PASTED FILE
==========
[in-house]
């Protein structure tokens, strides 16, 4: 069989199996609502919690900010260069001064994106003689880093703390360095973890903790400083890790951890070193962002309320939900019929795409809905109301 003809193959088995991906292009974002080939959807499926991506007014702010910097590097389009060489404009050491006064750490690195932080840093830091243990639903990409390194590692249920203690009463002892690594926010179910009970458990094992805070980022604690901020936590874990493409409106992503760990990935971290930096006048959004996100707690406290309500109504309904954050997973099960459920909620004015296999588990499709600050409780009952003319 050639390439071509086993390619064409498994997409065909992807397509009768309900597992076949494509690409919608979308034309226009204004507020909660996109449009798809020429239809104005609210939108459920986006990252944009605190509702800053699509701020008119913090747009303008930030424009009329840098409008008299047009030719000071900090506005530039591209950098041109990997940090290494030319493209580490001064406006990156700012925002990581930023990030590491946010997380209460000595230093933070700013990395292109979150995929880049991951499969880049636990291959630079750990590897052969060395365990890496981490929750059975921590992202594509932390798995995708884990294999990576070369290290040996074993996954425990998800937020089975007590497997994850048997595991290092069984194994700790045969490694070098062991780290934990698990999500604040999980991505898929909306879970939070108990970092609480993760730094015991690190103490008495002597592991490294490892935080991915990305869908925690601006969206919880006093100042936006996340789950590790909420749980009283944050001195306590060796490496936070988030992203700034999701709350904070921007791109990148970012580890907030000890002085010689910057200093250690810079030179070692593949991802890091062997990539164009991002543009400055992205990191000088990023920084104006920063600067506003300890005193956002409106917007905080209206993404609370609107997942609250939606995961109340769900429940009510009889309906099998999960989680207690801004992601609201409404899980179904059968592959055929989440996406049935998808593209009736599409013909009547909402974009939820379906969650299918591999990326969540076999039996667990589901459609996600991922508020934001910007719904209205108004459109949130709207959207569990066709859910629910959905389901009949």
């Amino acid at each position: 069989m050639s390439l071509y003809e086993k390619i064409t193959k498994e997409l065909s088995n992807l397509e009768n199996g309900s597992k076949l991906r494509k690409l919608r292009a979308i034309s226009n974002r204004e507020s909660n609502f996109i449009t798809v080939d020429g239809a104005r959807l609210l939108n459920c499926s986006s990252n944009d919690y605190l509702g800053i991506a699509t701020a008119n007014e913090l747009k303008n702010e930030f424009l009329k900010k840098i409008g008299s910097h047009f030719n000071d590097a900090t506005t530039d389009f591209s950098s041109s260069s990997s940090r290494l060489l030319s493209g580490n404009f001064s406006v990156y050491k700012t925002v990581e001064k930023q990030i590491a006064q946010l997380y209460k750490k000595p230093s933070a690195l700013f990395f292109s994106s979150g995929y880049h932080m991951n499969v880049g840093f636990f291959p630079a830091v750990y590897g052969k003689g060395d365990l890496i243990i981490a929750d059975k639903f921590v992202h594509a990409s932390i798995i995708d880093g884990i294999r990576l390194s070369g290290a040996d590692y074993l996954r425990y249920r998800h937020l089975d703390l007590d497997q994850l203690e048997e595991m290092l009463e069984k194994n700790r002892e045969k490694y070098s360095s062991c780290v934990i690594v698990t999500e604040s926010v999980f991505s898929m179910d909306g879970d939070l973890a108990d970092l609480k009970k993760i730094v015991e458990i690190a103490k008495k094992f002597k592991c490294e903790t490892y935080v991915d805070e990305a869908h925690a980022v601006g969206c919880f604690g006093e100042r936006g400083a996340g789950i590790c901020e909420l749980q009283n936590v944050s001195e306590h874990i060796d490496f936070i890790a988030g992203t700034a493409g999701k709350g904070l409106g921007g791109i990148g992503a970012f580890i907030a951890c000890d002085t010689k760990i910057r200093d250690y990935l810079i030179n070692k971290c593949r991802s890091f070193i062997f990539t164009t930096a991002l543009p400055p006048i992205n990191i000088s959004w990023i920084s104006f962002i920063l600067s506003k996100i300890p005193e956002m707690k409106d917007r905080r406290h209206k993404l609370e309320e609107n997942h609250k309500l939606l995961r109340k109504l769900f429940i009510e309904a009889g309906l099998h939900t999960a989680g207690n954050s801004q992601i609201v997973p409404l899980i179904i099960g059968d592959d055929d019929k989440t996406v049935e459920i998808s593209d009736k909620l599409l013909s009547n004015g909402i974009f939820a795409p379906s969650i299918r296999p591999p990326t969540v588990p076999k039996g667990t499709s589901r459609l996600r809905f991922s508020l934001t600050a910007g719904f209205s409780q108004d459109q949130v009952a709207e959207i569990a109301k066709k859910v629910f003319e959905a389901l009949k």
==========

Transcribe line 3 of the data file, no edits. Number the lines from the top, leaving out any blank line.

């Amino acid at each position: 069989m050639s390439l071509y003809e086993k390619i064409t193959k498994e997409l065909s088995n992807l397509e009768n199996g309900s597992k076949l991906r494509k690409l919608r292009a979308i034309s226009n974002r204004e507020s909660n609502f996109i449009t798809v080939d020429g239809a104005r959807l609210l939108n459920c499926s986006s990252n944009d919690y605190l509702g800053i991506a699509t701020a008119n007014e913090l747009k303008n702010e930030f424009l009329k900010k840098i409008g008299s910097h047009f030719n000071d590097a900090t506005t530039d389009f591209s950098s041109s260069s990997s940090r290494l060489l030319s493209g580490n404009f001064s406006v990156y050491k700012t925002v990581e001064k930023q990030i590491a006064q946010l997380y209460k750490k000595p230093s933070a690195l700013f990395f292109s994106s979150g995929y880049h932080m991951n499969v880049g840093f636990f291959p630079a830091v750990y590897g052969k003689g060395d365990l890496i243990i981490a929750d059975k639903f921590v992202h594509a990409s932390i798995i995708d880093g884990i294999r990576l390194s070369g290290a040996d590692y074993l996954r425990y249920r998800h937020l089975d703390l007590d497997q994850l203690e048997e595991m290092l009463e069984k194994n700790r002892e045969k490694y070098s360095s062991c780290v934990i690594v698990t999500e604040s926010v999980f991505s898929m179910d909306g879970d939070l973890a108990d970092l609480k009970k993760i730094v015991e458990i690190a103490k008495k094992f002597k592991c490294e903790t490892y935080v991915d805070e990305a869908h925690a980022v601006g969206c919880f604690g006093e100042r936006g400083a996340g789950i590790c901020e909420l749980q009283n936590v944050s001195e306590h874990i060796d490496f936070i890790a988030g992203t700034a493409g999701k709350g904070l409106g921007g791109i990148g992503a970012f580890i907030a951890c000890d002085t010689k760990i910057r200093d250690y990935l810079i030179n070692k971290c593949r991802s890091f070193i062997f990539t164009t930096a991002l543009p400055p006048i992205n990191i000088s959004w990023i920084s104006f962002i920063l600067s506003k996100i300890p005193e956002m707690k409106d917007r905080r406290h209206k993404l609370e309320e609107n997942h609250k309500l939606l995961r109340k109504l769900f429940i009510e309904a009889g309906l099998h939900t999960a989680g207690n954050s801004q992601i609201v997973p409404l899980i179904i099960g059968d592959d055929d019929k989440t996406v049935e459920i998808s593209d009736k909620l599409l013909s009547n004015g909402i974009f939820a795409p379906s969650i299918r296999p591999p990326t969540v588990p076999k039996g667990t499709s589901r459609l996600r809905f991922s508020l934001t600050a910007g719904f209205s409780q108004d459109q949130v009952a709207e959207i569990a109301k066709k859910v629910f003319e959905a389901l009949k």